Setting a Budget to Buy a Home? Do These Steps First!

One of the first steps in purchasing a home is setting a budget. Setting a number, although a great start, is not enough. Real estate purchases are complicated and consist of a few different components. The key throughout the entire home buying process is research and more research. No one ever complained they had too much information while making a large investment decision. We have, however, heard plenty of people say something like…I wish I knew that.

1) Compare Lenders. Time to dive into a little research. Finding a lender while buying a home isn’t as cut and dry as you’d consider it to be. There are several different types and it’s important you choose the right one for you. Choosing a good lender makes the process a million times easier and way less stressful in the long run. So…what are the different types of lenders?

A Mortgage Lender can be a bank or other form of a financial institution like a credit union. They set all the terms of your loan including the interest rate and payment schedule.

A Mortgage Broker acts as a mediator between you and the lender. They have no control over the loan itself including terms, timeline, and final details. However, they can help you with the negotiations. If dealing with a lender directly is intimidating for you, working with a broker can help make the process a little more seamless. Since they’re the ones handling the negotiations, they have the ability to shop around for you to find the best option. Even though a broker does the heavy lifting, it’s still important to make sure you do some research on the lenders they suggest. Once they make the connection, everything is in your hands so it’s best to be prepared.

Mortgage Bankers make up the majority of mortgage lenders in the US. These include big banks, online mortgage lenders, and credit unions. Mortgage bankers borrow money from other lenders to fund the mortgages they service and oftentimes sell it on the secondary market.

Direct Lenders are distinguished by specializing in mortgages. Direct lenders only offer their own products (like mortgages) as opposed to borrowing from other investors and lenders like a mortgage banker. Their specialization allows more flexibility with their qualifications but can be more strict with rules determining what will and won’t be provided.

Portfolio Lenders use their own money for loans and mortgages and do not sell them to a secondary market. Portfolio Lenders are generally smaller, community banks with more flexibility than a big bank. They’re also more dedicated to the community and personal relationships with clients which may be important to some home buyers.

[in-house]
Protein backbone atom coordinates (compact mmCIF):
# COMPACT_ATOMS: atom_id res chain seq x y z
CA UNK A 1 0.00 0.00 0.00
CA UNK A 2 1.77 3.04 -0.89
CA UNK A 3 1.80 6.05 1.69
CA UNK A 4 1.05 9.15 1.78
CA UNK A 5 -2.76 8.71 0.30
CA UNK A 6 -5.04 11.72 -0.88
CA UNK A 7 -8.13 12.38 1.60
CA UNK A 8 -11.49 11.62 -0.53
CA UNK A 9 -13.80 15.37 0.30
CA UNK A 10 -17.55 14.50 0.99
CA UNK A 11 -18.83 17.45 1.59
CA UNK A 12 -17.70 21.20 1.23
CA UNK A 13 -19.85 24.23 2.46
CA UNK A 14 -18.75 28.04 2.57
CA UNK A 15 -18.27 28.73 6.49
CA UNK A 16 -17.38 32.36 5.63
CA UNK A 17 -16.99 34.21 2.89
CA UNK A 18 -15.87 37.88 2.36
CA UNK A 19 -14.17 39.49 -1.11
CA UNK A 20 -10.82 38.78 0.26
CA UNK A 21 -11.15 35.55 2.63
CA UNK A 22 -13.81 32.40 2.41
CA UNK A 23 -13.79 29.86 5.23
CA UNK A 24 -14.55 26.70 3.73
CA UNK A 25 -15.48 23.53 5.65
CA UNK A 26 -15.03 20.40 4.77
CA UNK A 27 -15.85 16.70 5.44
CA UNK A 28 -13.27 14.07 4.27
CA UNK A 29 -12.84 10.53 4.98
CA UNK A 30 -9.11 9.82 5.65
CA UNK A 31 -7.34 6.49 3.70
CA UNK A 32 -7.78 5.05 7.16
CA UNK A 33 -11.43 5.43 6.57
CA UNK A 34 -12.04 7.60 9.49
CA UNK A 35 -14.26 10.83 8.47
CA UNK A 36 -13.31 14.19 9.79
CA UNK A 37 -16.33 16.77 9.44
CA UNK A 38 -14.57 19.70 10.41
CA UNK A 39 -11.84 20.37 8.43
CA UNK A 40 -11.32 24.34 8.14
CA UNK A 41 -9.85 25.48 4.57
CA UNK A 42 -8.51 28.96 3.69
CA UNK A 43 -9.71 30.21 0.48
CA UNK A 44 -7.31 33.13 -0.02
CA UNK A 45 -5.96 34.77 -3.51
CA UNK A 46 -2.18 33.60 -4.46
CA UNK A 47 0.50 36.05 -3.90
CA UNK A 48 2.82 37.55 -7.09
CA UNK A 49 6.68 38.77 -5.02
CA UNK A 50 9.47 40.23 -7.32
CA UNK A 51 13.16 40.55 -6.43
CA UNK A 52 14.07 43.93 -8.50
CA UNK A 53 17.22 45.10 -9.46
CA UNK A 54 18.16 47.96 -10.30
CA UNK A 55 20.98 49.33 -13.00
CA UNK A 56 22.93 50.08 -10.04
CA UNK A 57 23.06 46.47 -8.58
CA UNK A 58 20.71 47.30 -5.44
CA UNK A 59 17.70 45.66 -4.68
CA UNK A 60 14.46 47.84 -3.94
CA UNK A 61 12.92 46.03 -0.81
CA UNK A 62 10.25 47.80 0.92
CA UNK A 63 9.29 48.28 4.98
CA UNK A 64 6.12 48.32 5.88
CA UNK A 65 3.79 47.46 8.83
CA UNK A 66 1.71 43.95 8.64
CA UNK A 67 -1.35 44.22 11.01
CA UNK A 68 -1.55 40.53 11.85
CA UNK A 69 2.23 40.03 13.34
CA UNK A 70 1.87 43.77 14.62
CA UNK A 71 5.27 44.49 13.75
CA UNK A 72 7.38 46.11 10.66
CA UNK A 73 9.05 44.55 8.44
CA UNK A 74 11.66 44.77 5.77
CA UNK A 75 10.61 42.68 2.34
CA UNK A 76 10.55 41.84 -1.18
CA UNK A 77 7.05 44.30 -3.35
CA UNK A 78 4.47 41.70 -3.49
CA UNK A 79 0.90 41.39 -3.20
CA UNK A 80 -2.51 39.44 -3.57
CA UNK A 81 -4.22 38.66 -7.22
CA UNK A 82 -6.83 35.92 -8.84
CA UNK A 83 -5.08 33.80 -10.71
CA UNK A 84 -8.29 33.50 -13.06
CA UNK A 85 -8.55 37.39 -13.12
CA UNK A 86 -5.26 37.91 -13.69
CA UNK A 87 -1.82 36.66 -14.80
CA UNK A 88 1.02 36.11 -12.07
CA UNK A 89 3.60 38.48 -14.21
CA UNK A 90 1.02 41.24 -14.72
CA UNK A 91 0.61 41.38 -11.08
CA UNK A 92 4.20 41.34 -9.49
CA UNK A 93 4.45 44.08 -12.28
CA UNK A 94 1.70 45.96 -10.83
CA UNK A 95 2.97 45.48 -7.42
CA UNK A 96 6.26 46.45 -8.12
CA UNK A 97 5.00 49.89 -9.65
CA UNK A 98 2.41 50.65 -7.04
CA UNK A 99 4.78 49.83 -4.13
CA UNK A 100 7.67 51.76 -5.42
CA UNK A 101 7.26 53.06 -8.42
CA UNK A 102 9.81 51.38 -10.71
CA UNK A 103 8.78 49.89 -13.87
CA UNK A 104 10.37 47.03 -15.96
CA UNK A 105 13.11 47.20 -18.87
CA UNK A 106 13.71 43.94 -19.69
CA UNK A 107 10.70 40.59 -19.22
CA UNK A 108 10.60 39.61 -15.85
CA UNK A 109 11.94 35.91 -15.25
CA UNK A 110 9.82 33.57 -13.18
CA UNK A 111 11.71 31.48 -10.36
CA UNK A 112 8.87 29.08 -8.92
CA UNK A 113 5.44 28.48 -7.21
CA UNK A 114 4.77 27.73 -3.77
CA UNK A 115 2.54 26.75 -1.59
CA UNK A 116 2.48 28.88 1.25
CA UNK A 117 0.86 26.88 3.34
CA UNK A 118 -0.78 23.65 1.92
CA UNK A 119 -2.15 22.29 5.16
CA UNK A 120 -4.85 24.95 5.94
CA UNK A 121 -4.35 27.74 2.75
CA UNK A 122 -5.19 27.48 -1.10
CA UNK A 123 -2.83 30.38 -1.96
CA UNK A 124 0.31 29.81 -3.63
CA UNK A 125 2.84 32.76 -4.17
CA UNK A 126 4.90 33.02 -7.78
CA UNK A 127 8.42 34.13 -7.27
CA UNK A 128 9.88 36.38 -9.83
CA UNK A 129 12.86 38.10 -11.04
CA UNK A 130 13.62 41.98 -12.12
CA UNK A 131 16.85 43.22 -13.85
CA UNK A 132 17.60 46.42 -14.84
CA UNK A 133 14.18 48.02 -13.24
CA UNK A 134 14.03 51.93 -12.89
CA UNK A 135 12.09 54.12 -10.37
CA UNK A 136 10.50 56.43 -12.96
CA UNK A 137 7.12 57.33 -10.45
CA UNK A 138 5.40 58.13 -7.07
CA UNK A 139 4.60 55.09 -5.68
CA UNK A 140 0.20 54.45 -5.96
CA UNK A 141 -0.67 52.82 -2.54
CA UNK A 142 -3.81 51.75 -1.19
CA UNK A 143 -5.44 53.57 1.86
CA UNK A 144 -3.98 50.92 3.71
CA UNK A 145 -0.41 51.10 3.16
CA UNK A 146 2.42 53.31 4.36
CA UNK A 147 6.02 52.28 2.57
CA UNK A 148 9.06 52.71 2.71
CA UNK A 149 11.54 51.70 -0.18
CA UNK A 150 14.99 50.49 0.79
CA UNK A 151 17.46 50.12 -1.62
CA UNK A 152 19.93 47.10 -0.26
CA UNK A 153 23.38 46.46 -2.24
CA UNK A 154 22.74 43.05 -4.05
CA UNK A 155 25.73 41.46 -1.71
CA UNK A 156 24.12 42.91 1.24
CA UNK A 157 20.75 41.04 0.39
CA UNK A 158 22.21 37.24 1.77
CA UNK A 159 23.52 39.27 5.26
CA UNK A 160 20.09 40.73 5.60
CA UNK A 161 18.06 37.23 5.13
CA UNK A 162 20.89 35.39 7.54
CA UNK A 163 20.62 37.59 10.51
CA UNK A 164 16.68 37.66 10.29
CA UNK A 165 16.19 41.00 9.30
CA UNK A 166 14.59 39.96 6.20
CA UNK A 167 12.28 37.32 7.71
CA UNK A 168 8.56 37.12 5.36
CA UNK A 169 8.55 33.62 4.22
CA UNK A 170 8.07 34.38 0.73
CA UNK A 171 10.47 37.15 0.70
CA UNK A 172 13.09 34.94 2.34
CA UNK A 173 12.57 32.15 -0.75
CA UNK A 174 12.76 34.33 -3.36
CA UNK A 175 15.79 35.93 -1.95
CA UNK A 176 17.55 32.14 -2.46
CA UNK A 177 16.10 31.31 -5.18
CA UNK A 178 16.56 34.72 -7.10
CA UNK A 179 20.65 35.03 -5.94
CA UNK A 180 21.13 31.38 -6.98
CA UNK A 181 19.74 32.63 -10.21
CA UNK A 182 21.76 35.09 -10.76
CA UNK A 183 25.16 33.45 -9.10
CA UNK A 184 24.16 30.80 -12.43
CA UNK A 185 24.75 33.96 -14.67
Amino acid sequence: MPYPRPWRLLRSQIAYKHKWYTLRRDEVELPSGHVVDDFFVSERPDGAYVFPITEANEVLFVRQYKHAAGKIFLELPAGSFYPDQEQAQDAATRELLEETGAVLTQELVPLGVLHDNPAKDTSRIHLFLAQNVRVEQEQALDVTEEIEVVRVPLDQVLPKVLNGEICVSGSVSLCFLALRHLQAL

Hard Money Lenders are a last-case-scenario type of situation. These are private loans meant to be paid back quickly. Hard Money Loans are often used for property flips since a profit is turned fairly soon. They’re meant for a short-term situation and when you need money fast which inevitably means a higher interest rate. They can be helpful when you need to buy a home now and don’t have the ability to find a long-term financing option immediately.

There are also Correspondent Lenders, Warehouse Lenders, and Wholesale Lenders. They all fall roughly under the “Direct Lender” category but with different means of financing, regulations, and sourcing funds. While researching different lenders within your area, the qualifications that fit your lifestyle, income, and needs will all determine which type of lender you end up moving forward with. Investopedia does a fantastic job breaking down each type of lender in depth.

2) Talk to a lender. This is as simple as it seems. Once you’ve narrowed down which route you’d like to take with lenders, start doing more research. Find a few different lenders or brokers within your area and set up consultations. Find out what the process looks like with each of them and get to know them to see if you feel comfortable. Working with a lender is no different than working with any other service provider. You should have a good relationship with them. They should be great at communicating with you. You should feel confident in the service they are providing. If they don’t check those three boxes, consider another option.

Choosing which lender (or broker) is right for you will ultimately depend on a few things. Your credit score, the interest rate, and annual percentage rate (APR), turnaround time, extra fees, and more. The Motley Fool shared great tips in picking the right lender.

3) Research the Interest Rate. While talking to lenders, make sure to ask them about current mortgage interest rates. Ask whether their quotes are the lowest for that day or week (source: Federal Trade Commission). Other information you need to find out includes:

  • Is the interest rate fixed or adjustable?
  • If the rate is adjustable, how will your personal rate and loan payment vary?
  • What is the loan APR?

Your ultimate budget will be affected by the interest rate as well as the APR. Knowing what they are in advance will help your agent find options within your realistic budget.

4) Estimate a Budget. Once you’ve talked to different lenders, researched interest rates, and have a pretty good idea of the direction you’ll be moving in, it’s time to set an estimated budget. The budget should include your mortgage, taxes, and insurance rates. Calculate how much you can pay monthly. Determine what you’ll be able to borrow. Find out if you receive any tax breaks. List out additional costs like any repairs that you’ll need to make, how much utilities will cost, as well as if you’ll be furnishing. If your top budget is $500k but you need to buy all new furniture, it might be a better idea to look for a home less than your max budget. All these expenses need to factor into your final budget estimate.

Have questions about setting a budget? Get in touch with us!

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